Maine

E.B. White on leaving Maine


“One never knows what images one is going to hold in memory, returning to the city after a brief orgy in the country. I find this morning that what I most vividly and longingly recall is the sight of my grandson and his little sunburnt sister returning to their kitchen door from an excursion, with trophies of the meadow clutched in their hands — she with a couple of violets, and smiling, he serious and holding dandelions, strangling them in a responsible grip. Children hold spring so tightly in their brown fists — just as grownups, who are less sure of it, hold it in their hearts.”

— E. B. White,
“Essays of E.B. White”

__________________

White’s a fantastic writer.

Of course, my orgy wasn’t so brief — 5 weeks, to be exact. Still, I will miss my maritime life there. I’ll return to Maine next summer after a substantially longer jaunt to the Middle East.

By | August 2nd, 2010|Uncategorized|0 Comments

Adventures of the Shackleton in Maine

Well, I did put the Shackleton into the water up here in Maine. Unfortunately, I had to row her out of the water. See the dramatic re-enactment at right.

When I took the motor back to the marine shop, the mechanic declared it DOA. I could have poured more money into that 1985 Johnson 40 HP — but the mechanics thought it foolish.

I would’ve been more bummed out if my original boat — the Bluebird II — hadn’t worked so well this summer. She had barely a hiccup and ferried the family all over the Maine coast. We even painted the Bluebird’s trailer in anticipation of driving her south to her new caretakers in the warmer waters of North Carolina.

Since the Shackleton wasn’t in the water I did get to work out a few kinks. I fixed a vexing leak around the drain plugs — found some marine caulk that works wonders. I also installed a bow light and an automatic bilge pump (in case water finds a way back in.)

And the best news is … the trouble with the motor convinced me to play big or stay home. I just dropped the Shackton off at J and M Marine where she’ll be stored for the winter. In early spring, their mechanics will install a brand new 60 HP Yamama. It’s expensive, but I’ve heard the pleasures of owning a new Yamaha are unparalleled. I’m hoping that the profits from my academic editing company can totally cover the cost. The mechanics are going to install a new steering system, new controls, a tachometer, and several other bells and whistles. Can’t wait to post the pictures next summer.

So, the Shackleton will wait a while longer for her first Maine shakedown cruise. But, I’m sure it’ll be worth the wait.

By | July 28th, 2010|boat|0 Comments

Leaving Maine


One never knows what images one is going to hold in memory, returning to the city after a brief orgy in the country. I find this morning that what I most vividly and longingly recall is the sight of my grandson and his little sunburnt sister returning to their kitchen door from an excursion, with trophies of the meadow clutched in their hands — she with a couple of violets, and smiling, he serious and holding dandelions, strangling them in a responsible grip. Children hold spring so tightly in their brown fists — just as grownups, who are less sure of it, hold it in their hearts.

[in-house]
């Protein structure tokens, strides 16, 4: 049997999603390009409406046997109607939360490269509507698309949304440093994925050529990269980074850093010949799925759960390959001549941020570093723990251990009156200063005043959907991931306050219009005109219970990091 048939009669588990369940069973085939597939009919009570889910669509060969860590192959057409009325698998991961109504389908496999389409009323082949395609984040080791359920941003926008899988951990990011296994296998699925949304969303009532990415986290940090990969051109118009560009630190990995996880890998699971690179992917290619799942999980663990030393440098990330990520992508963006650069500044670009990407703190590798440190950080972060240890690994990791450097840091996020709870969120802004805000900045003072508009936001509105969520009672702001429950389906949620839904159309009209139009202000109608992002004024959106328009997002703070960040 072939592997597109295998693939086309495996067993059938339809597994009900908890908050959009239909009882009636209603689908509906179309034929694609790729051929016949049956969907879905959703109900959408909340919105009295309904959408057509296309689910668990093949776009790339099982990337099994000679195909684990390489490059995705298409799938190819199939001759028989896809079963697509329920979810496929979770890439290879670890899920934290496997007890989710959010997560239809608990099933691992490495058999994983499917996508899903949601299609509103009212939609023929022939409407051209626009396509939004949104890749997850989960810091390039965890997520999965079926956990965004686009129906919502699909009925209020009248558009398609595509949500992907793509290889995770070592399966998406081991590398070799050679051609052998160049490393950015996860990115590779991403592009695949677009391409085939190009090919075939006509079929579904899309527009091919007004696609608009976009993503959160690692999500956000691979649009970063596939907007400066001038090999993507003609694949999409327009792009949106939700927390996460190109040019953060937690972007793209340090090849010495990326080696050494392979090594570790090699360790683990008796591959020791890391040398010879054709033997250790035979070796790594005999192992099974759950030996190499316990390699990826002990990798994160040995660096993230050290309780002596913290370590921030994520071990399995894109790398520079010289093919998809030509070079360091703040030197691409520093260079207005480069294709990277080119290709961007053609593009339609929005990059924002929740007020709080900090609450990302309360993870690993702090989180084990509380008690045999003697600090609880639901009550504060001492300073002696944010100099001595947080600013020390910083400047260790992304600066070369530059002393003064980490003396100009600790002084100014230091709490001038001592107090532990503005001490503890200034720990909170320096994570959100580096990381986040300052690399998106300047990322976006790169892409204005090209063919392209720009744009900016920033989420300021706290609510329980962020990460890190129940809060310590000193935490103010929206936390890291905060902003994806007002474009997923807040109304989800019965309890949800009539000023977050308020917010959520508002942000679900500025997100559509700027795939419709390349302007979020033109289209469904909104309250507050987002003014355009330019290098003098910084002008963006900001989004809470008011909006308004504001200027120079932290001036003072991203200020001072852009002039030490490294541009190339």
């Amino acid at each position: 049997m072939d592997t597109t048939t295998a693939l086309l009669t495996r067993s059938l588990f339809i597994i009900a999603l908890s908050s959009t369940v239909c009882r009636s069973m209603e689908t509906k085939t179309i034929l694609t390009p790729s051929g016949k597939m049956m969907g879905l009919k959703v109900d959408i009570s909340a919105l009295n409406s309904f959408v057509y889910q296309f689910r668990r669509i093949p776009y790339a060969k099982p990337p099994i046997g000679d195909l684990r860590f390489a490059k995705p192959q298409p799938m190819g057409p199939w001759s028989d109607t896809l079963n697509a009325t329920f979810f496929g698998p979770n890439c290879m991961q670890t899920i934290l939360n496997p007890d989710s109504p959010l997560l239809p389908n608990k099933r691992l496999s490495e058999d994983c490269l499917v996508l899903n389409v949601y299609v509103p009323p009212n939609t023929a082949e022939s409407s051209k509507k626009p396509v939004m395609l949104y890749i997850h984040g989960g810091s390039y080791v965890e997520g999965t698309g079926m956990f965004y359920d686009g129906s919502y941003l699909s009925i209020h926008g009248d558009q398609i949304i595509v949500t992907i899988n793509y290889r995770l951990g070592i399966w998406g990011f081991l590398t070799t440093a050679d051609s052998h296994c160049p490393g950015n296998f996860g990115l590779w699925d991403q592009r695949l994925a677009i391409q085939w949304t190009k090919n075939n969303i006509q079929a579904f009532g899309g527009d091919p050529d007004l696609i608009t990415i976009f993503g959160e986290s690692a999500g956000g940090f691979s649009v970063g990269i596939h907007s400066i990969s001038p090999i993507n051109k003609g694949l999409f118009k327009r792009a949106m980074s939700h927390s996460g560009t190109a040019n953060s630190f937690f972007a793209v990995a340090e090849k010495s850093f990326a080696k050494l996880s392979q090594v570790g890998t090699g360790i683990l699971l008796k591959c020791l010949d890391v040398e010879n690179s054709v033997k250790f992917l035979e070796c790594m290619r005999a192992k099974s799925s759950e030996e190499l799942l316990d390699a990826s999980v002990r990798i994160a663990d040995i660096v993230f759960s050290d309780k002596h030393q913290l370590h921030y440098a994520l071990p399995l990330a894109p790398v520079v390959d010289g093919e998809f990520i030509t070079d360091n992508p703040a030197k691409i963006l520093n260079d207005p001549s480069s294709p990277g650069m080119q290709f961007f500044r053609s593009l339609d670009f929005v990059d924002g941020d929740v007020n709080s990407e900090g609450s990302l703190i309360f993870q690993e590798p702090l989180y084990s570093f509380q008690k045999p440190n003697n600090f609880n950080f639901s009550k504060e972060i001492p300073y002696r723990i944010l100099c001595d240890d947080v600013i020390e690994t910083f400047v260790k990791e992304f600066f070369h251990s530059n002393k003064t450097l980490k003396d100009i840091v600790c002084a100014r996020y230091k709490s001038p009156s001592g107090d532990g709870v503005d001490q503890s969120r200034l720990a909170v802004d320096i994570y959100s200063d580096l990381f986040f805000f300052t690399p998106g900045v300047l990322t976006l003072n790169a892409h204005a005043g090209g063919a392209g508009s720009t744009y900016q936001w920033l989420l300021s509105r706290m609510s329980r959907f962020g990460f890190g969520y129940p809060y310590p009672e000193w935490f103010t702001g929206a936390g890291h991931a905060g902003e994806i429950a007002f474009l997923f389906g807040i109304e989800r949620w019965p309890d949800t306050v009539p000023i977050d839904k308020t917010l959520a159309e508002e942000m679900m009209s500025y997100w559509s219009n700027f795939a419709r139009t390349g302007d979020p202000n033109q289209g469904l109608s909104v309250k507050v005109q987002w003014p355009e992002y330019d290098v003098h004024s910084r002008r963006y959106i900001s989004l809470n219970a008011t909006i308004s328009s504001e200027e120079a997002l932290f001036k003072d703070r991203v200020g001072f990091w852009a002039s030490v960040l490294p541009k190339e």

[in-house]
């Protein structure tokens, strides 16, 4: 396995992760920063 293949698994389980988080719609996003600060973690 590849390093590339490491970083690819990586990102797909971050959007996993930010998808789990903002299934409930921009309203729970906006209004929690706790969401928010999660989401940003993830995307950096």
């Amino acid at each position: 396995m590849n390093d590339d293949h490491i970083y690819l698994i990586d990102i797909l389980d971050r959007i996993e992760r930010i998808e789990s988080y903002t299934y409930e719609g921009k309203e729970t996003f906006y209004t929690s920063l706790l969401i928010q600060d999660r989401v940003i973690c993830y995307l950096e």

— E. B. White,
“Essays of E.B. White”

By | August 4th, 2009|Uncategorized|0 Comments

The best used bookstore in Maine

Here’s the best used bookstore in Maine, and believe me there are quite a few. I’ve been to the ones in Bath, Boothbay, and Rockland — and they’re all pretty good — but this one in Damariscotta tops them all. It’s called SKIDOMPHA Second Hand Bookshop. The odd name comes from an acronym of the founding members of the library to which its attached, according to the Web site.

The bookstore features a wide assortment of quality books, including many older out-of-print works. SKIDOMPHA is the kind of place where you just want to hang out all day and read the book jackets and first few pages. Best of all, the prices aren’t outrageous because it’s run as a charity for the library — all the books are donated. I walked out with a book on Confucius, Herman Hesse’s “Journey to the East,” a Hegel reader, and “The Transcendent Unity of World Religions” by Frithjof Schuon. I’d never heard of the latter but had to buy it because of the laudatory introduction. I nearly purchased a 10-volume set of Emerson’s complete works (for $20!), but reason returned to me at the last minute. I finally just walked out, worried that I’d never stop finding interesting titles.

Check out SKIDOMPHA Second Hand Books if you’re in the area. You won’t be disappointed.

By | July 22nd, 2009|Uncategorized|1 Comment